Anyway, Anyway, AnyWAY.

Here she is.  I'll be writing again soon. :)

Monday, April 23, 2018


I looked over at my three-year-old one day as she casually reached up to the counter to grab something.  When I saw that it was her sister's sippy cup, I was confused.

"Why in the world would she be reaching for that?" I wondered 

Then, as she retracted her arm, sippy cup in hand and heading toward her mouth, I realized she was committed.  The child was about to drink from the cup. I firmly called her name to get her attention, stopping her mid move and asked what she was doing and why and no.  The child proceeded to throw a full blown fit.

Huh?!?! What did I miss?

Admittedly, a big part of my dismay about the scenario has to do with whatever hangups I have around  saliva exchange/contamination, but the very nature of the scenario had me puzzled. Now, I know there's the attention seeking thing that apparently intensifies once a new sibling arrives.  I've been dealing with that for far too long now.  I am also aware of the mimicking of what the baby does that happens in an attempt to get the same attention that the baby does when she behaves a certain way. I mean, I don't say much when my oldest climbs in her sister's stroller and babbles like an infant.  But trying to drink out of a sippy cup at nearly four-years-old, taller than half of my body, a mouth full of teeth, and thinks/analyzes on a level critical enough to trip up the brightest of scholars is just taking it a little bit too far for me.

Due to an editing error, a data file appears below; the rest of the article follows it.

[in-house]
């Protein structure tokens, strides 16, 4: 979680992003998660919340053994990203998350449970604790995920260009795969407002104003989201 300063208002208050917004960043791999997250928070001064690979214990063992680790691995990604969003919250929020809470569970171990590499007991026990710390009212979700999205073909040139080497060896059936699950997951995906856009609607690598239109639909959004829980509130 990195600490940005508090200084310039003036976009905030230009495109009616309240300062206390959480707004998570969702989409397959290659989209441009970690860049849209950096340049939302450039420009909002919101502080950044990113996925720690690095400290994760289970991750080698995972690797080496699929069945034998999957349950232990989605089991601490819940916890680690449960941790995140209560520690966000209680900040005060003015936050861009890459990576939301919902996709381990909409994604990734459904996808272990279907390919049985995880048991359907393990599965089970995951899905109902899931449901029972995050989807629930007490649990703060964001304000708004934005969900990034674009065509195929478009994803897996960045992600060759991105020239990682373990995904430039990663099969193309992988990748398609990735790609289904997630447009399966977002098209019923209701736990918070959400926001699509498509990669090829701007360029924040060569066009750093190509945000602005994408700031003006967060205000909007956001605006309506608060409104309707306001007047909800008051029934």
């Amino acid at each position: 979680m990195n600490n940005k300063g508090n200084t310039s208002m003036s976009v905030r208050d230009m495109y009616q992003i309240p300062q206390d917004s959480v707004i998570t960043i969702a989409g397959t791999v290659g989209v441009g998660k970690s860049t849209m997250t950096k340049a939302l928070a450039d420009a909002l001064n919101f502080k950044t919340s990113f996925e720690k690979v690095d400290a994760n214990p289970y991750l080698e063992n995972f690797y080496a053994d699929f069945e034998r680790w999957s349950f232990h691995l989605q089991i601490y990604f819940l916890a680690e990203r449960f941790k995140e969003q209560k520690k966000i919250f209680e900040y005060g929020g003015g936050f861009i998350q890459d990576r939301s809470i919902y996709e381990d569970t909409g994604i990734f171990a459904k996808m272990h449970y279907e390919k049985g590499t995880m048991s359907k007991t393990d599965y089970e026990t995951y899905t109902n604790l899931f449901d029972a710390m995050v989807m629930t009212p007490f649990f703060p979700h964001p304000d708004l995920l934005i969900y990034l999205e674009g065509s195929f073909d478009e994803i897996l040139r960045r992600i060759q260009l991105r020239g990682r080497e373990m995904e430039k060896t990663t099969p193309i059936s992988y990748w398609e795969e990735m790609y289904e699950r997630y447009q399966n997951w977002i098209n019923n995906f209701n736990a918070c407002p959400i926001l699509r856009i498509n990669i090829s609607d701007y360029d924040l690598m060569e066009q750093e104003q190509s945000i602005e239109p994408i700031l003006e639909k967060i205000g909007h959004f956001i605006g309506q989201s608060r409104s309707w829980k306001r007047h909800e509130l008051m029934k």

But I read about this thing called regression.  That's all fine and good, yet it seems to be calling for a certain level of patience that I'm continually striving to rediscover.